Robust Bayesian Detection and Tracking of Lane Boundary Markings for Autonomous Driving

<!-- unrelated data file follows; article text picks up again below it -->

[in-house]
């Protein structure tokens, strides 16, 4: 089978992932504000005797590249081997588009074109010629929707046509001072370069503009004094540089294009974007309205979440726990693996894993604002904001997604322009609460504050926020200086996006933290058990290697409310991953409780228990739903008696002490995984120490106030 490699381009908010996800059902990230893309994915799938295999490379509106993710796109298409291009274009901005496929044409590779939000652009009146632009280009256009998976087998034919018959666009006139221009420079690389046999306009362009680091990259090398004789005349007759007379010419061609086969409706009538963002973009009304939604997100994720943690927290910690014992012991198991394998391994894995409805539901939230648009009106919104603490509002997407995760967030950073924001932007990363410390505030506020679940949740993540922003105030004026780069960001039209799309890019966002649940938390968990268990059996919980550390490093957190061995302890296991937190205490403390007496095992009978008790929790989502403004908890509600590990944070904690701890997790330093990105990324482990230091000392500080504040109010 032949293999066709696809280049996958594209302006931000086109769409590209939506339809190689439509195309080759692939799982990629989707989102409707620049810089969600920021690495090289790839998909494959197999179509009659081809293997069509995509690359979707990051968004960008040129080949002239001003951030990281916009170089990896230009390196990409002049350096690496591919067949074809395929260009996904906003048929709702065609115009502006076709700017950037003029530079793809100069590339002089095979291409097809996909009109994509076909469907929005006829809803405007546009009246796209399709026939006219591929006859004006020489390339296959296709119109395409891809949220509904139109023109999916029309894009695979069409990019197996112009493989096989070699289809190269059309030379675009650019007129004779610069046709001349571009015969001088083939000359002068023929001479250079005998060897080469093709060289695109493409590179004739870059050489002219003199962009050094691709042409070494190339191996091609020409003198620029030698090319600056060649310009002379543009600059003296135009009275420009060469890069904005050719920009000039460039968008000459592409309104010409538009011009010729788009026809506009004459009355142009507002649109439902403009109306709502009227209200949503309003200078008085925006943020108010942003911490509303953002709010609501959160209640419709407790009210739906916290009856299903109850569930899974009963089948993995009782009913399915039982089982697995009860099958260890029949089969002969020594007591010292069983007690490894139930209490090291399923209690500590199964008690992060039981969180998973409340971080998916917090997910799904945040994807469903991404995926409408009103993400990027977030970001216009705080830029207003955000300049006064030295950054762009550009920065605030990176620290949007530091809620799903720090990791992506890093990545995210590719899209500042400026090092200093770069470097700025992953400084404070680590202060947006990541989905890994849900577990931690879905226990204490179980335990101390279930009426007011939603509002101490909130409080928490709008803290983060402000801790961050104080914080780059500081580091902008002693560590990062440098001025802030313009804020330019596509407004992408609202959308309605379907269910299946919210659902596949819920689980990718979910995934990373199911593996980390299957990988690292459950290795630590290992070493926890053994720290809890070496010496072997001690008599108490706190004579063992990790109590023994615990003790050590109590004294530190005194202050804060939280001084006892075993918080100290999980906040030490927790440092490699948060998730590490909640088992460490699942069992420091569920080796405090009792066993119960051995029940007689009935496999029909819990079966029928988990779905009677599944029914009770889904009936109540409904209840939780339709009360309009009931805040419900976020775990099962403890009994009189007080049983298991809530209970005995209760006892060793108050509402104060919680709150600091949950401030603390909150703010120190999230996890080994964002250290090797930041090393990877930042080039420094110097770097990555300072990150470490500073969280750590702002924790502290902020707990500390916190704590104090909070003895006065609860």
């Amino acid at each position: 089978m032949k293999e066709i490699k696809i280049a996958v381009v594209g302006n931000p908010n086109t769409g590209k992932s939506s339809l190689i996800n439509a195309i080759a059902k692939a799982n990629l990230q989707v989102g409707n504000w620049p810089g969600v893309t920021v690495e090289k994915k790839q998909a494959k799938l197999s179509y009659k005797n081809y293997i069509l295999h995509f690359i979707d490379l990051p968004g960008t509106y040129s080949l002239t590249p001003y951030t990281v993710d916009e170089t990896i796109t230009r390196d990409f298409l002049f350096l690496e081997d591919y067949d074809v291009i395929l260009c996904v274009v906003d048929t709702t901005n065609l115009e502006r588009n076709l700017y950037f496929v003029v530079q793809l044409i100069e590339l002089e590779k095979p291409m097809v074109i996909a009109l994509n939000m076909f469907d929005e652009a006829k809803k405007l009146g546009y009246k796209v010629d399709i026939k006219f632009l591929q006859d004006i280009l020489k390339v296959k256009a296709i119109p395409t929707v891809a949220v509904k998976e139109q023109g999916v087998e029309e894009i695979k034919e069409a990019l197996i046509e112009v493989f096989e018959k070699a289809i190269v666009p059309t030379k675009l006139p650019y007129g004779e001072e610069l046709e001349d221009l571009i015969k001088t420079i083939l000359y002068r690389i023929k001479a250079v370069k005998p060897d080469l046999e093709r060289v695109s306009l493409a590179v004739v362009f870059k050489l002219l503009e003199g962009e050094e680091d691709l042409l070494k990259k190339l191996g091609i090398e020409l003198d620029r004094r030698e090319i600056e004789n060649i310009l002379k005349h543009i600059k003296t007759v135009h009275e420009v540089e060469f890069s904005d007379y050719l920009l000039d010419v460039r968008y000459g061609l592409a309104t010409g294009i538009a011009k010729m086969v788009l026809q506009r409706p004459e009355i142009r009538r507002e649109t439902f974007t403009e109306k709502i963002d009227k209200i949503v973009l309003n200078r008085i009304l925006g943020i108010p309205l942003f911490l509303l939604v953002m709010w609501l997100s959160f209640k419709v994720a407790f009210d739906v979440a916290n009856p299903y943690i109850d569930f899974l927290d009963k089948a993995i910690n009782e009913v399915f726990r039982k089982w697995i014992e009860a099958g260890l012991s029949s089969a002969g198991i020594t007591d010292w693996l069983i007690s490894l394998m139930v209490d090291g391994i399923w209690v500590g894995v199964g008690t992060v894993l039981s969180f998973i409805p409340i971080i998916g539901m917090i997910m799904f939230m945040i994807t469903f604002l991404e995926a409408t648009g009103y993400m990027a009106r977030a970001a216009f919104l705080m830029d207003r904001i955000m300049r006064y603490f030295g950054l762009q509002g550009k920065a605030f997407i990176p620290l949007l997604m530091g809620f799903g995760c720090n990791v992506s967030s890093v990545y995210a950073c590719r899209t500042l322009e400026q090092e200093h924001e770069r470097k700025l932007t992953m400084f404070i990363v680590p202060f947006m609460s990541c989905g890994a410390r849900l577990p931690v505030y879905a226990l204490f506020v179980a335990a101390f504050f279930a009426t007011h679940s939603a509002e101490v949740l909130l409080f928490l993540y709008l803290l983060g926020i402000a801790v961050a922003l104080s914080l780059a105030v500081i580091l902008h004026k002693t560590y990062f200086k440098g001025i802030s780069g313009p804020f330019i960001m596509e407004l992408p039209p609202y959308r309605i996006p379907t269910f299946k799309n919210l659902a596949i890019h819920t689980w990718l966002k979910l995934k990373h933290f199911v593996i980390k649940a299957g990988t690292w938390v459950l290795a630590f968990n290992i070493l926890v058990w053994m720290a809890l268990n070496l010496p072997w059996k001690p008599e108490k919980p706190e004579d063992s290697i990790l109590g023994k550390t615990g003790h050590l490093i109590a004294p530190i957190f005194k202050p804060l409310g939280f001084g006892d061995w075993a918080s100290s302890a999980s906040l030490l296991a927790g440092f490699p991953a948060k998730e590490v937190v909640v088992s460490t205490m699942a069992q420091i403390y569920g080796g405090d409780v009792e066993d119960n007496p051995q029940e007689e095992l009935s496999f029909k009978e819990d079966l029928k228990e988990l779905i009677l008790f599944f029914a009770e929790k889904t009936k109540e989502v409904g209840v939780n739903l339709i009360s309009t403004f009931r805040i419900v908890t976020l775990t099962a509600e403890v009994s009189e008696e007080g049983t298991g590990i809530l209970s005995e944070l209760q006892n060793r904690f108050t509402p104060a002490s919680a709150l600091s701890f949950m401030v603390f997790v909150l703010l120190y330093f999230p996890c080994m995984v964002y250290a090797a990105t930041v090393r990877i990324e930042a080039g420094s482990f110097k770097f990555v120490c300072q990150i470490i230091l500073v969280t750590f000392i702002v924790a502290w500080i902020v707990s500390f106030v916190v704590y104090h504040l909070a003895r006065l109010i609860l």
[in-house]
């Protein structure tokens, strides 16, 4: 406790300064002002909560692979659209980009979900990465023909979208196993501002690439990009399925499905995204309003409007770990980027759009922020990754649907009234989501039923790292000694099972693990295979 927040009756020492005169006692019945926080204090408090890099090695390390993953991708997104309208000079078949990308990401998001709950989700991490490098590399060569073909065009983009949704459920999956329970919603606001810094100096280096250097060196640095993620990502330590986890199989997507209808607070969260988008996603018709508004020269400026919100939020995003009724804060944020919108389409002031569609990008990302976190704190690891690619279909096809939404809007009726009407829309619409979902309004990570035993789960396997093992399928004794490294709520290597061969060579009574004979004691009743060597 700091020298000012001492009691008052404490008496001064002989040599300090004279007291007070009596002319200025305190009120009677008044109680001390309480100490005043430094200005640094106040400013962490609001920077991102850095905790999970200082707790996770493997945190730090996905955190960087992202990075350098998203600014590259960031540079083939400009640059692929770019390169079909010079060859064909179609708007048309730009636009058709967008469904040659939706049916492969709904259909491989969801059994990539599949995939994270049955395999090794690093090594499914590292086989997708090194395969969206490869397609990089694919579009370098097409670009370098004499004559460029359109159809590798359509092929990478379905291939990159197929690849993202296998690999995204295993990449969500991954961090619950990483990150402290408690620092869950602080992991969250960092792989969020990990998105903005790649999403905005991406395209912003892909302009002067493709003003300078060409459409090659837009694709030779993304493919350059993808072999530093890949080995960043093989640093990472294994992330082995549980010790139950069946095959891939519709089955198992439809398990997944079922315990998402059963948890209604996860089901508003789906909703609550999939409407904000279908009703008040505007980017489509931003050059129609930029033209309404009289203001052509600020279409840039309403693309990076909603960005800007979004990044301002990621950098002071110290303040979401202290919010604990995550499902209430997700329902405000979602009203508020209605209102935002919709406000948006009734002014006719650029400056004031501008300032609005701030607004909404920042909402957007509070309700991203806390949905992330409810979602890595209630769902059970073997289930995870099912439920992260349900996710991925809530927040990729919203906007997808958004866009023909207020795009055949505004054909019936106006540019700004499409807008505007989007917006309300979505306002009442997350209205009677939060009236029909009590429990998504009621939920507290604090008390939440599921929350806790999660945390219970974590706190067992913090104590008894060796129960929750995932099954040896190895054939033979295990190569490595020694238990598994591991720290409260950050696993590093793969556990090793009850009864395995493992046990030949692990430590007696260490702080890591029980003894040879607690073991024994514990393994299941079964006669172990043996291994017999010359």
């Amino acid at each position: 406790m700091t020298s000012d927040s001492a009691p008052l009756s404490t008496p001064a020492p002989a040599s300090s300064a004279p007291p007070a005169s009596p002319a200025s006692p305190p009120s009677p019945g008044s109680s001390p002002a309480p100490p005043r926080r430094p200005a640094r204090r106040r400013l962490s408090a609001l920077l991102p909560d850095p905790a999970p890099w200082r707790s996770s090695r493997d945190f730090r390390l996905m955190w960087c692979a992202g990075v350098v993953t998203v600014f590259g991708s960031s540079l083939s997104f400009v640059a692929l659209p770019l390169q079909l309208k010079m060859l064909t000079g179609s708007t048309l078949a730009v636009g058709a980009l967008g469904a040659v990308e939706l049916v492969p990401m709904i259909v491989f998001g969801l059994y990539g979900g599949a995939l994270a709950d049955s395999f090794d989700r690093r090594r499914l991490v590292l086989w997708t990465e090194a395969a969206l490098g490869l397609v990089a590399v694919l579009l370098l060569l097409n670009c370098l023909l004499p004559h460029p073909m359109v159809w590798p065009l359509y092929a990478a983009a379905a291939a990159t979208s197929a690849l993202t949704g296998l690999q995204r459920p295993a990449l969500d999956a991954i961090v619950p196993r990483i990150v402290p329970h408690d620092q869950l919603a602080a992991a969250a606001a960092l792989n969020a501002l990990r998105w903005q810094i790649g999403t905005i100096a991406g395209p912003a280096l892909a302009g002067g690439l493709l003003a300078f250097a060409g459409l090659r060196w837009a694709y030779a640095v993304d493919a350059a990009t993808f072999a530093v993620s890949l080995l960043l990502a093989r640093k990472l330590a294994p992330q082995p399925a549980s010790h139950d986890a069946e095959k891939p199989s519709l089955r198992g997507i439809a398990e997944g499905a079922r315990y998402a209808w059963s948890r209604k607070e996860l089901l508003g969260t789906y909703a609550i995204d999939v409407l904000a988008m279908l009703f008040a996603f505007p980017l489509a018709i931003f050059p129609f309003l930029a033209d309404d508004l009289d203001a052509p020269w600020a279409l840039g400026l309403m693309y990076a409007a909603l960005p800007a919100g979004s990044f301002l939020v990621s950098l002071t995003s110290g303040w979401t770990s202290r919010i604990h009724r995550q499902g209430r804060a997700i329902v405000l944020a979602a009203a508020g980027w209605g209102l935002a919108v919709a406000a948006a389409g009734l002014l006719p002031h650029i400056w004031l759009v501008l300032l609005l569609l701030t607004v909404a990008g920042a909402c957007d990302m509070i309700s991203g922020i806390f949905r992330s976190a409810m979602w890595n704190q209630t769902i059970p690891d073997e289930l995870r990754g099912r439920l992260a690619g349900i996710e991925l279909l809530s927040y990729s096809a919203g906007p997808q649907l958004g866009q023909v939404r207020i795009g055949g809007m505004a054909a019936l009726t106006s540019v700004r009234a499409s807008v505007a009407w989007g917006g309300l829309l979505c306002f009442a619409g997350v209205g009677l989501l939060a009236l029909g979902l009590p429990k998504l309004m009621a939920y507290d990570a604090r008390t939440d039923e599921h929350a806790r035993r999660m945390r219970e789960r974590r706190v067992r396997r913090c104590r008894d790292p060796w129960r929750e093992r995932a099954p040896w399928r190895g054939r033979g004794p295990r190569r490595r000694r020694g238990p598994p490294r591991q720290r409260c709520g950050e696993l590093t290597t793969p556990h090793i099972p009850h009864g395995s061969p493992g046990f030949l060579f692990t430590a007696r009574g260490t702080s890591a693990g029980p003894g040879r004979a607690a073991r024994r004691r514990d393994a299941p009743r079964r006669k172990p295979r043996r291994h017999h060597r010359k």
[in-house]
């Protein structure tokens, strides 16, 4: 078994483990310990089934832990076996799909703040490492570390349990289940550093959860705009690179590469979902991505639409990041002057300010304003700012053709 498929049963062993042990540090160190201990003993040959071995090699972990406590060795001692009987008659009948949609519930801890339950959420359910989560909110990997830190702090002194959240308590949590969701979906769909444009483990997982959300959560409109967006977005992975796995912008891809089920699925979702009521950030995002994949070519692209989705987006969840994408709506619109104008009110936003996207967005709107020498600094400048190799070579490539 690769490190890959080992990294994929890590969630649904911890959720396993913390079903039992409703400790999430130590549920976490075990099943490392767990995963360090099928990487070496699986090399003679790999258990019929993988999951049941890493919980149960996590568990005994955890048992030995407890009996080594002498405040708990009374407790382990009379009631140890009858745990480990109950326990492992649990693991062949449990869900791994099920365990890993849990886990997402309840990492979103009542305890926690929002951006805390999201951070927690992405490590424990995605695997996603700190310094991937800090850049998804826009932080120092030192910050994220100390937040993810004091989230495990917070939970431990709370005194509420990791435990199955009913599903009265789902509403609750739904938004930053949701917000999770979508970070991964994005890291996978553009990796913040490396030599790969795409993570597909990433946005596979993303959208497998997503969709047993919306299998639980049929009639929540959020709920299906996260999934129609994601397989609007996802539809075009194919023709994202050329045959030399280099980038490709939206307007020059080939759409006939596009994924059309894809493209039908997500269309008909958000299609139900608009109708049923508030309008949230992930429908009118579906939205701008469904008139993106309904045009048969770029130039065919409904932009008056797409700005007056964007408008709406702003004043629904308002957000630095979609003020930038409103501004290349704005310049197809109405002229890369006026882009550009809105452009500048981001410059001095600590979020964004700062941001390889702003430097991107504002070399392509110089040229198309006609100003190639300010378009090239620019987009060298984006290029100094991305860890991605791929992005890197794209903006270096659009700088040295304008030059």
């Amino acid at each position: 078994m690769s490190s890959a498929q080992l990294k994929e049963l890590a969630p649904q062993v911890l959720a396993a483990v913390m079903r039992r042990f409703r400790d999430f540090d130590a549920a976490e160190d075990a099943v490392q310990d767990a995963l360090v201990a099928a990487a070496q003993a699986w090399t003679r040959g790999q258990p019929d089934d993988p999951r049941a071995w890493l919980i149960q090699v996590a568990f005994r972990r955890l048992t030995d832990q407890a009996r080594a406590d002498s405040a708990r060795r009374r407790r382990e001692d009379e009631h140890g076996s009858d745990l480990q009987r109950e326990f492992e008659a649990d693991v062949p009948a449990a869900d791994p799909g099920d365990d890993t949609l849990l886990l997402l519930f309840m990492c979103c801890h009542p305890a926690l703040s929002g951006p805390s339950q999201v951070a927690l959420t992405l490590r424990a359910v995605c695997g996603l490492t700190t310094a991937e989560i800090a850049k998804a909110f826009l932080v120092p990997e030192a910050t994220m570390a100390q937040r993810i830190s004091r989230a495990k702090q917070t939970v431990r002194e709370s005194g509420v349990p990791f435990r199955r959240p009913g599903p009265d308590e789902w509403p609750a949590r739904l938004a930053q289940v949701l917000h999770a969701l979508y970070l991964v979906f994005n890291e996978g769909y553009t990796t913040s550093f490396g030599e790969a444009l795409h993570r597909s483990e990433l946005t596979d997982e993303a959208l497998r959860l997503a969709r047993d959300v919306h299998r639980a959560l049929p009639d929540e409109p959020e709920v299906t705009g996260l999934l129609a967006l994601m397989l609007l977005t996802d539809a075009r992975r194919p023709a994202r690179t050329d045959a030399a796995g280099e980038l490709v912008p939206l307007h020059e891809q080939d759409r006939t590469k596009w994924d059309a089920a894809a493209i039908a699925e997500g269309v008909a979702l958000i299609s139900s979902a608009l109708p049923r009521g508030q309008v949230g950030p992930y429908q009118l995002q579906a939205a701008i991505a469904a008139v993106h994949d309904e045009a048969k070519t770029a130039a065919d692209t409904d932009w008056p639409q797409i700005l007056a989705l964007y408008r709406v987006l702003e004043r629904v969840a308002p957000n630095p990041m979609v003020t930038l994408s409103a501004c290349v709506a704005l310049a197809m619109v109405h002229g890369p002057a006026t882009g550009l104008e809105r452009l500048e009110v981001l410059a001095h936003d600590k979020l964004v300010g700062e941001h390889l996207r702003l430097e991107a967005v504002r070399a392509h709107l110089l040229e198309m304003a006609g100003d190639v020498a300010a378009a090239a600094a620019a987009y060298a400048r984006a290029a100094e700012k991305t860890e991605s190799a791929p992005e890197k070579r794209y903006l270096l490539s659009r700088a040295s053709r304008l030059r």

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Lane detection is a fundamental and challenging task in autonomous driving and must be performed safely and robustly to avoid catastrophic failures. Current methods do not perform effectively in the challenging scenarios arising from degraded or worn lane markings and preclude the broader deployment of autonomous driving technologies. Additionally, many methods lack provisions for safe failures, and will return false positive detections as the strongest lane marking candidate instead of declaring that no lane marking was found. This work proposes several changes to the current state of the art in robust lane de- tection and tracking and builds on existing methods using Dynamic Bayesian Networks with heuristic features. A new training approach is proposed for learning heuristic fea- ture distributions from unlabelled data with greatly reduced sensitivity to initialization. The null hypothesis is then reformulated to provide a fail-safe so that in the absence of a successful detection, the lane detection system will be able to declare a detection failure instead of producing a high-risk false positive. The Bayesian Inference formulation used in the current state of the art is then generalized to support different lane marking config- urations. Lastly, a stereo threshold filter is proposed as a method for reducing dangerous false positives caused by out-of-plane features. The proposed methods were tested against several datasets, including the new WAterloo Representative Roads (WARR) dataset, covering a 40 km route around the Waterloo region captured at 3 Hz. When tested against the KITTI dataset, the proposed stereo filter has a negative predictive value of over 95% and provides a dramatic reduction in dangerous false alarms. The proposed detection method is effective in scenarios that match the expected single-lane road model and fails safely in 84% of the scenarios that do not adhere to the expected model. Of the dangerous failures, approximately 90% were model failures and may be corrected through use of a different detector within the proposed generalized form that is more compatible with the failure scenario. Such a reduction in model failures could dramatically reduce the rate of potentially dangerous failures and represents a significant improvement on the state of the art.